"The woman has still undergone significant physical and emotional changes during the pregnancy, during the birth and afterwards, which should warrant and deserves expert help from a pelvic health physiotherapist.

"I believe, and the evidence tells us, that seeing a pelvic health physiotherapist should be mandatory regardless of the mode of delivery."

In doing so, women can avoid unnecessary surgery for urinary incontinence and prolapse, says Ms Croft, and return to the workplace sooner with better physical and psychological outcomes.

What are obvious signs of birth injury?

Women who have given birth should be aware of the following obvious signs of birth injury and seek the service of a pelvic health physiotherapist.

• Urinary or faecal urgency, frequency or leakage.
• DRAM (Diastasis of the Rectus Abdominus Muscles) - it is now realised that most women undergo some degree of abdominal separation during pregnancy, which can weaken the abdominal muscles and impact the recovery and return to exercise of the woman postnatally.
• Recurrent mastitis (some women's health physiotherapists treat mastitis)
• Lump or bulge at the vagina, vaginal drag, ache or heaviness (prolapse)
• Sexual dysfunction: pain with sexual intercourse, loss of libido, fear of intercourse, loss of sensation.
• Any musculoskeletal pain (such a pelvic girdle pain, low back, neck, thoracic spine pain).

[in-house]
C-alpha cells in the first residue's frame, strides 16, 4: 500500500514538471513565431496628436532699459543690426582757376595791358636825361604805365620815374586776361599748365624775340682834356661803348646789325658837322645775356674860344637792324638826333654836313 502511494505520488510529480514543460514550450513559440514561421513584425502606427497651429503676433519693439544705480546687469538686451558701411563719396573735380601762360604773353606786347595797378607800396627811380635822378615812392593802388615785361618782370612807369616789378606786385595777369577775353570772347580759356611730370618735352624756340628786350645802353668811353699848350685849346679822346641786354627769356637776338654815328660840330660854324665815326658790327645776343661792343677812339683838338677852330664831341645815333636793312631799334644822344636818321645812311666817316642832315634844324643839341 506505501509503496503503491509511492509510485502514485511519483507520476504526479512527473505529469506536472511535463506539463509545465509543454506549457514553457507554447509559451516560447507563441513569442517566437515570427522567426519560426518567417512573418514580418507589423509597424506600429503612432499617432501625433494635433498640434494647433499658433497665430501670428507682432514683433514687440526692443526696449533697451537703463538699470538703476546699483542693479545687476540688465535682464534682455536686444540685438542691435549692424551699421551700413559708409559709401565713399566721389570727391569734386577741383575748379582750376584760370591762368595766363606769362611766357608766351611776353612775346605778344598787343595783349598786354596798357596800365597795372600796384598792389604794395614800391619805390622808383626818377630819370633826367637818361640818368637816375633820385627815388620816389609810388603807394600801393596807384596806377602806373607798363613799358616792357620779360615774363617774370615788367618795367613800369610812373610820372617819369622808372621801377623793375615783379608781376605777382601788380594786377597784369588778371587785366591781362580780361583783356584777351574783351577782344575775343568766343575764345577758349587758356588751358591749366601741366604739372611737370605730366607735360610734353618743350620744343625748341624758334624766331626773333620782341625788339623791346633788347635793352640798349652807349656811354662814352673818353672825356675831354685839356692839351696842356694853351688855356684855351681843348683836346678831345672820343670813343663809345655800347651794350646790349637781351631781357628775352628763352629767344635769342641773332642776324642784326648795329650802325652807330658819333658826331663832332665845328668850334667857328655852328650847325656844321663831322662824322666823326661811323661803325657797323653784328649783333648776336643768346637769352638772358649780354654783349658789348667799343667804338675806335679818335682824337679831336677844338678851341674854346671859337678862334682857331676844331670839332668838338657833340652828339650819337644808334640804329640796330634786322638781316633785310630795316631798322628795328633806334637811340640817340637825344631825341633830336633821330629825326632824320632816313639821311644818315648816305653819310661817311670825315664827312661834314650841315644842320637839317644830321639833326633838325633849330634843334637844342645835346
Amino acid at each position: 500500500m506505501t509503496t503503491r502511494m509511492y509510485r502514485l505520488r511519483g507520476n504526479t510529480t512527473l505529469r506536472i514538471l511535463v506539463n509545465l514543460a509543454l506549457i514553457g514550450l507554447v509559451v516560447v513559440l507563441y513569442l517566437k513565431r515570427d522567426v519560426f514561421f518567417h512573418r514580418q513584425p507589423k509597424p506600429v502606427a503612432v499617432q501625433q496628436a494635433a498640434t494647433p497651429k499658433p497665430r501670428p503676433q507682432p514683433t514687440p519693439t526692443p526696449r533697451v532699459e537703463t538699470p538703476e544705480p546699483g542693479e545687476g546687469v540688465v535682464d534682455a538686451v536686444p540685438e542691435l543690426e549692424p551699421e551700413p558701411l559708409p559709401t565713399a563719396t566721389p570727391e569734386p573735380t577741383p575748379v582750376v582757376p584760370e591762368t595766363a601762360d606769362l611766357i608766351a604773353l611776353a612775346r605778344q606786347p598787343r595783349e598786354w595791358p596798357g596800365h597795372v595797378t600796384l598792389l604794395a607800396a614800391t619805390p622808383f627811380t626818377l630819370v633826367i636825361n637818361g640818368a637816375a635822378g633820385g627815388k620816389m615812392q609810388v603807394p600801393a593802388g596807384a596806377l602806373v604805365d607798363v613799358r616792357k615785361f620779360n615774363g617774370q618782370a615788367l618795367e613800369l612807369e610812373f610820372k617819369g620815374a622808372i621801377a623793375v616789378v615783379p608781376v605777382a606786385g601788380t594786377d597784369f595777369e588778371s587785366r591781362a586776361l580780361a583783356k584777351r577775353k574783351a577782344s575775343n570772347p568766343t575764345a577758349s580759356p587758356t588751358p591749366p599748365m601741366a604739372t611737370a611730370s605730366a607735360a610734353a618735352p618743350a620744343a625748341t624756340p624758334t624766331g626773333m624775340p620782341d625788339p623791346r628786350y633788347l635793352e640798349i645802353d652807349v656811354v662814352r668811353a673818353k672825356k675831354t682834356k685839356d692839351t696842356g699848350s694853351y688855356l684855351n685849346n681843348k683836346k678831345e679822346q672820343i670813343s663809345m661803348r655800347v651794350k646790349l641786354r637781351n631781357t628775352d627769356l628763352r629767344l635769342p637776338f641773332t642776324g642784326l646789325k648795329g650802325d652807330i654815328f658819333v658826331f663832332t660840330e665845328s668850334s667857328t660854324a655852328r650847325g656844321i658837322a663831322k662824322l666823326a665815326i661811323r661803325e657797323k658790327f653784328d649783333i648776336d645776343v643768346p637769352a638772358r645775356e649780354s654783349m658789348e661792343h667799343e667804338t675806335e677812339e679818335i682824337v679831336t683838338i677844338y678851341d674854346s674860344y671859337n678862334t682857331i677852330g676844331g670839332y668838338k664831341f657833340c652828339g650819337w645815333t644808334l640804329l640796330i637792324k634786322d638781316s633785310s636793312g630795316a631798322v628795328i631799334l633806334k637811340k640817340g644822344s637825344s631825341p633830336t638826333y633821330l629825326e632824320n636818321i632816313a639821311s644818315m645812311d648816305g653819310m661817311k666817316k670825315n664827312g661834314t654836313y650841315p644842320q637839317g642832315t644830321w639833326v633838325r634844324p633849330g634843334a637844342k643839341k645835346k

Ashleigh Mason, physiotherapist and women's health educator, says a combination of education and a reality check is vital to reduce physical injuries and birth trauma.

"Women should be given information about the potential things that could happen during birth.

"Trauma results from a need not being met. Many women go into birth with a birth plan and expect that their birth will go according to that plan.

"[There could be a] lack of education from their health care professional about the possibilities and realities.

"Or that as a society, we aren't being told about what could go wrong because no one wants to talk about these taboo topics, and women expect that they will have a beautiful, positive experience."

A birth plan is important, but birth is unpredictable, and women need advice that prepares them for all possible outcomes, says Ms Mason.

"Women should be empowered with the knowledge of what could happen and be prepared for that if those situations do arise."

Birth trauma occurs when women feel out of control and underprepared to make educated decisions during the birth, adds Ms Mason.

"There's still a lot of shame attached to birth trauma, and to break that taboo and stigma, we need more education and more women sharing their stories and starting these sorts of conversations.

"Women need to know that they're not alone and that although these injuries are common, they're certainly not normal, and women don't have to suffer in silence. There is a lot that can be done."

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Haley Williams

Haley Williams has a Bachelor of Communication in Journalism and over a decade of experience in the media, marketing and communications industries.

She is a widely published journalist with a particular interest in writing magazine features on parenting, health, fitness, nutrition and education.

Before becoming a freelance journalist, Haley worked as a writer for NeoLife (a worldwide nutrition company), News Limited and APN News & Media.

Haley also has extensive experience as an SEO Content Writer and Digital Marketing Strategist.